A fairly non-existent release in the UK that snuck onto the scene only to get lost amongst Netflix’s ever growing catalogue, despite its star power in the form of Emma Roberts, Eiza González, Awkwafina, Danielle Macdonald and Milla Jovovich. Feature debut from director Alice Waddington, Uma (Roberts) is a teen girl who wakes up in an apparently idyllic school for young ladies to reform rebel girls, but a dark secret lies within its walls.
It’s been nearly 15 years since Roberts burst onto the scene as a young, fresh face taking on mermaids, private schools and murder mysteries and became complete catnip to teen movies and despite that decade and a half, it hasn’t stopped. Roberts has an undefinable quality that’s a combination of mystery, power and unpredictability, and Paradise Hills is another film that capitalises on those qualities, arguably it could have done so more strongly but regardless, it’s a good fit. Pairing her with Eiza González really brought out the intrigue in both of them, but again it could be said that more time could have been spent to emphasise their very clear romantic connection, their lingering eye contact and reciprocated stares are very hard to miss. It’s a blossoming friendship that had a lot of potential to add to the film but it’s done in a fairly rushed and shallow manner, giving you just enough for the story they’re trying to tell, without really trying too much to establish the connection. The same goes for Uma’s friendship with Chloe (Macdonald) and Yu (Awkwafina), there’s enough to get it across and a couple of nice moments to demonstrate their collective struggle but it remains relatively shallow. There also eisn’t really enough for these two talented supporting actresses to get their teeth into, given they’ve both established how much they’re capable of, they’re mostly pushed to the background until they become more useful to the plot.
From the get go, the setting of Paradise Hills gives away that the style is very much going to be indulgent, extravagant and ornamental, there’s emphasis on the more natural beauty, with the school drenched in flowers. It’s a classic misdirect to look pretty on the outside while what goes on behind the scenes is more than questionable, with the girls effectively imprisoned in this school come rehab come training camp. It certainly provides a fantastic aesthetic and constant bursts of colour, there’s never a drab moment. It’s something that of course, extends to the costumes, particularly the girls’ daily outfits that look as though a designer fittingly took inspiration from a strait-jacket, adding restraints and belts that may be merely decorative but their message is clear.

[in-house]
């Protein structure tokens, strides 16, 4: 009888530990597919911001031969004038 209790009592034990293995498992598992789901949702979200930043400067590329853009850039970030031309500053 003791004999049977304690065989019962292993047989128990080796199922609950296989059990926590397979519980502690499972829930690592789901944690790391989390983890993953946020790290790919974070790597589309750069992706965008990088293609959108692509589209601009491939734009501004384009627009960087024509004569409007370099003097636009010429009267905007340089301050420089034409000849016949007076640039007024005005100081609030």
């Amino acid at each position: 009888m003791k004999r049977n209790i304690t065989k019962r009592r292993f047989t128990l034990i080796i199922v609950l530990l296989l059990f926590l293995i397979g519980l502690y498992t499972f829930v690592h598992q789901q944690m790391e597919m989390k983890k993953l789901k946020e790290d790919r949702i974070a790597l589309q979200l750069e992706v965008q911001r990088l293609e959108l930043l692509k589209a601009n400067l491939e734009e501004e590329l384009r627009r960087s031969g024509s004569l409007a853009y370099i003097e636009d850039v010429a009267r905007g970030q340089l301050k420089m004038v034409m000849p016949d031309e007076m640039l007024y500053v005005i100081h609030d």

The story itself feels like its writers took very strong influence from film and literature, a little too much because there’s no real element of the story that feels original despite the concept actually being so. The initial concept feels very much á la Stepford Wives in its wish to re-programme their loved ones, adding in notes of A Clockwork Orange, Never Let Me Go, Beautiful Creatures and a dash of The Hunger Games’ District 1. The end result is interesting but feels completely in the spirit of teen dystopian futures that have come before it and will continue well after it, it lacks something to give it a stronger edge. The main issue is that after the successful combination of all those influences had created something to draw you in, instead of embracing the darkness that results, it completely chickens out and bows down to its teen audience providing an ending that’s entirely unsatisfying and a little cheap. The majority of that comes in the form of Milla Jovovich who seriously channels Glenn Close in Stepford Wives, and gives a great performance but her character has an odd mystical quality to her which completely undermines the more logical explanations that are provided for the events of the film. It feels entirely out of tune with the rest of the film and wanders into territory that’s entirely unbefitting the story they’ve put together, with its only purpose to try and fit what they thought an audience would want, to make sure they ruffled zero feathers and thereby cut its potential impression off at the knees.
Paradise Hills presents a story of a school that tries to hide psychological warfare underneath the beauty of nature but ultimately in typical teen fashion, it goes for spectacle rather than further exploring the dark psychological side of the story. It’s an impressive group of women to bring together but despite their individual talents, the orchestrated friendships feel simply set to hit the usual notes to push the story along. Waddington has shown here that she has some real potential, being still in the early stages of her career but it’s hidden under too many layers of influences from popular culture to really shine. It’s a shame that the film’s exceptional visual quality wasn’t reflected in its unfortunately average writing.